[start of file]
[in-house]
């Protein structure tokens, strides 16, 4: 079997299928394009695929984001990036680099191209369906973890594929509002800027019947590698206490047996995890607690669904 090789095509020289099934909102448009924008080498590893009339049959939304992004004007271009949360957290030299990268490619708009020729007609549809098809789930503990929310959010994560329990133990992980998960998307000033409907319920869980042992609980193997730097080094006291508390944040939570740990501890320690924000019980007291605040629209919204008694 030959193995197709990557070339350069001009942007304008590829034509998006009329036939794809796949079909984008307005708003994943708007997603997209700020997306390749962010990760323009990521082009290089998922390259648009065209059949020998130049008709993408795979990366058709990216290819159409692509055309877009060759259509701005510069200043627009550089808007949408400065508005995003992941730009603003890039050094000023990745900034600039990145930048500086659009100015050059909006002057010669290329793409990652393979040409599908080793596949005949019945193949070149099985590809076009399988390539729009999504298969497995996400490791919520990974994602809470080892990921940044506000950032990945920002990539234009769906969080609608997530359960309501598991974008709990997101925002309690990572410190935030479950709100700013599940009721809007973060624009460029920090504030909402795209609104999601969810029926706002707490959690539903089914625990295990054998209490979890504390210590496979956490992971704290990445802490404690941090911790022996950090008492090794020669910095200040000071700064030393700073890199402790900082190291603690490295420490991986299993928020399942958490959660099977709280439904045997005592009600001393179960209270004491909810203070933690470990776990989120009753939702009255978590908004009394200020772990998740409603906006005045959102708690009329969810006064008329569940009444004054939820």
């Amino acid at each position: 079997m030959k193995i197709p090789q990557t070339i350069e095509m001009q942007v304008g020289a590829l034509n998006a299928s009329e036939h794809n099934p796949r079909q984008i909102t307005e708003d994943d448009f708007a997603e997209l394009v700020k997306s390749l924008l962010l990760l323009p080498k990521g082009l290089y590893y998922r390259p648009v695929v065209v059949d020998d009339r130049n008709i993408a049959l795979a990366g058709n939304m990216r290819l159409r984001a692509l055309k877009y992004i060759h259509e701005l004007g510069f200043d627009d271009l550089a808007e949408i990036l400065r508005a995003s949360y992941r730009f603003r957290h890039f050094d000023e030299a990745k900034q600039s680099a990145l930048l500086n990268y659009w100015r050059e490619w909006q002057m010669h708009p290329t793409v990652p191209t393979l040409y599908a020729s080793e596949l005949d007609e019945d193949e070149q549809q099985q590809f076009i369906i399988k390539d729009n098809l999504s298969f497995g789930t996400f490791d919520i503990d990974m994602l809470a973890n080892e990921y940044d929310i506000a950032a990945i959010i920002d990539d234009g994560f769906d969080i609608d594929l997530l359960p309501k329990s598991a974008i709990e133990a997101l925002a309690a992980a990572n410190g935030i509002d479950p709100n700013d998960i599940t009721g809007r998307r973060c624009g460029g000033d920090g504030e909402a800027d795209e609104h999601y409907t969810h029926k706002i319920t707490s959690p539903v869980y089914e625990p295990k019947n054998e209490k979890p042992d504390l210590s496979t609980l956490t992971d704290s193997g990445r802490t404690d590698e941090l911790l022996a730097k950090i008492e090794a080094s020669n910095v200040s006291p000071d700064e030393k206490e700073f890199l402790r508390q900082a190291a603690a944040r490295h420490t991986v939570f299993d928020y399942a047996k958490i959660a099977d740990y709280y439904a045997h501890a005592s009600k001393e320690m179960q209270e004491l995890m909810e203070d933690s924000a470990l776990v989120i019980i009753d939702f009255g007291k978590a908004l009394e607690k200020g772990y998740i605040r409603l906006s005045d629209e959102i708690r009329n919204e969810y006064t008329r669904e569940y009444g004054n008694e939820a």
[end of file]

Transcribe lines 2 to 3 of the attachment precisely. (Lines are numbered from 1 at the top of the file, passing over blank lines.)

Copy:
């Protein structure tokens, strides 16, 4: 079997299928394009695929984001990036680099191209369906973890594929509002800027019947590698206490047996995890607690669904 090789095509020289099934909102448009924008080498590893009339049959939304992004004007271009949360957290030299990268490619708009020729007609549809098809789930503990929310959010994560329990133990992980998960998307000033409907319920869980042992609980193997730097080094006291508390944040939570740990501890320690924000019980007291605040629209919204008694 030959193995197709990557070339350069001009942007304008590829034509998006009329036939794809796949079909984008307005708003994943708007997603997209700020997306390749962010990760323009990521082009290089998922390259648009065209059949020998130049008709993408795979990366058709990216290819159409692509055309877009060759259509701005510069200043627009550089808007949408400065508005995003992941730009603003890039050094000023990745900034600039990145930048500086659009100015050059909006002057010669290329793409990652393979040409599908080793596949005949019945193949070149099985590809076009399988390539729009999504298969497995996400490791919520990974994602809470080892990921940044506000950032990945920002990539234009769906969080609608997530359960309501598991974008709990997101925002309690990572410190935030479950709100700013599940009721809007973060624009460029920090504030909402795209609104999601969810029926706002707490959690539903089914625990295990054998209490979890504390210590496979956490992971704290990445802490404690941090911790022996950090008492090794020669910095200040000071700064030393700073890199402790900082190291603690490295420490991986299993928020399942958490959660099977709280439904045997005592009600001393179960209270004491909810203070933690470990776990989120009753939702009255978590908004009394200020772990998740409603906006005045959102708690009329969810006064008329569940009444004054939820």
């Amino acid at each position: 079997m030959k193995i197709p090789q990557t070339i350069e095509m001009q942007v304008g020289a590829l034509n998006a299928s009329e036939h794809n099934p796949r079909q984008i909102t307005e708003d994943d448009f708007a997603e997209l394009v700020k997306s390749l924008l962010l990760l323009p080498k990521g082009l290089y590893y998922r390259p648009v695929v065209v059949d020998d009339r130049n008709i993408a049959l795979a990366g058709n939304m990216r290819l159409r984001a692509l055309k877009y992004i060759h259509e701005l004007g510069f200043d627009d271009l550089a808007e949408i990036l400065r508005a995003s949360y992941r730009f603003r957290h890039f050094d000023e030299a990745k900034q600039s680099a990145l930048l500086n990268y659009w100015r050059e490619w909006q002057m010669h708009p290329t793409v990652p191209t393979l040409y599908a020729s080793e596949l005949d007609e019945d193949e070149q549809q099985q590809f076009i369906i399988k390539d729009n098809l999504s298969f497995g789930t996400f490791d919520i503990d990974m994602l809470a973890n080892e990921y940044d929310i506000a950032a990945i959010i920002d990539d234009g994560f769906d969080i609608d594929l997530l359960p309501k329990s598991a974008i709990e133990a997101l925002a309690a992980a990572n410190g935030i509002d479950p709100n700013d998960i599940t009721g809007r998307r973060c624009g460029g000033d920090g504030e909402a800027d795209e609104h999601y409907t969810h029926k706002i319920t707490s959690p539903v869980y089914e625990p295990k019947n054998e209490k979890p042992d504390l210590s496979t609980l956490t992971d704290s193997g990445r802490t404690d590698e941090l911790l022996a730097k950090i008492e090794a080094s020669n910095v200040s006291p000071d700064e030393k206490e700073f890199l402790r508390q900082a190291a603690a944040r490295h420490t991986v939570f299993d928020y399942a047996k958490i959660a099977d740990y709280y439904a045997h501890a005592s009600k001393e320690m179960q209270e004491l995890m909810e203070d933690s924000a470990l776990v989120i019980i009753d939702f009255g007291k978590a908004l009394e607690k200020g772990y998740i605040r409603l906006s005045d629209e959102i708690r009329n919204e969810y006064t008329r669904e569940y009444g004054n008694e939820a």